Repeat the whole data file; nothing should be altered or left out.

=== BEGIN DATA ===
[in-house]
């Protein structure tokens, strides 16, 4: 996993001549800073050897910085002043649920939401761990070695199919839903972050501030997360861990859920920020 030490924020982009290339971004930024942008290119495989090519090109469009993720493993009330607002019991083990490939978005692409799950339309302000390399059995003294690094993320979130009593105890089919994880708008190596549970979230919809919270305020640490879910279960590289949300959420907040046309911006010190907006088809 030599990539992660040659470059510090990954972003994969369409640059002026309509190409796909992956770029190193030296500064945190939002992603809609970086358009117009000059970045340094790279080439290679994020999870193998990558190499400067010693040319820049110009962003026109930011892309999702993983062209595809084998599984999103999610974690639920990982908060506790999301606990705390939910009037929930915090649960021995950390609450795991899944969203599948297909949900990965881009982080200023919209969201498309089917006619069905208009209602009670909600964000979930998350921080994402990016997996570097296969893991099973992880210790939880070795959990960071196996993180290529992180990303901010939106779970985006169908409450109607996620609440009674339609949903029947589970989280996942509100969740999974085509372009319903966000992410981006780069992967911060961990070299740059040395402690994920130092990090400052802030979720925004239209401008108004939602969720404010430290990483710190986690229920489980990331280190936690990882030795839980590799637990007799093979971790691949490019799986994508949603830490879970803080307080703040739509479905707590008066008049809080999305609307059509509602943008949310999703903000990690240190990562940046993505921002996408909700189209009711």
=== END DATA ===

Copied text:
[in-house]
């Protein structure tokens, strides 16, 4: 996993001549800073050897910085002043649920939401761990070695199919839903972050501030997360861990859920920020 030490924020982009290339971004930024942008290119495989090519090109469009993720493993009330607002019991083990490939978005692409799950339309302000390399059995003294690094993320979130009593105890089919994880708008190596549970979230919809919270305020640490879910279960590289949300959420907040046309911006010190907006088809 030599990539992660040659470059510090990954972003994969369409640059002026309509190409796909992956770029190193030296500064945190939002992603809609970086358009117009000059970045340094790279080439290679994020999870193998990558190499400067010693040319820049110009962003026109930011892309999702993983062209595809084998599984999103999610974690639920990982908060506790999301606990705390939910009037929930915090649960021995950390609450795991899944969203599948297909949900990965881009982080200023919209969201498309089917006619069905208009209602009670909600964000979930998350921080994402990016997996570097296969893991099973992880210790939880070795959990960071196996993180290529992180990303901010939106779970985006169908409450109607996620609440009674339609949903029947589970989280996942509100969740999974085509372009319903966000992410981006780069992967911060961990070299740059040395402690994920130092990090400052802030979720925004239209401008108004939602969720404010430290990483710190986690229920489980990331280190936690990882030795839980590799637990007799093979971790691949490019799986994508949603830490879970803080307080703040739509479905707590008066008049809080999305609307059509509602943008949310999703903000990690240190990562940046993505921002996408909700189209009711």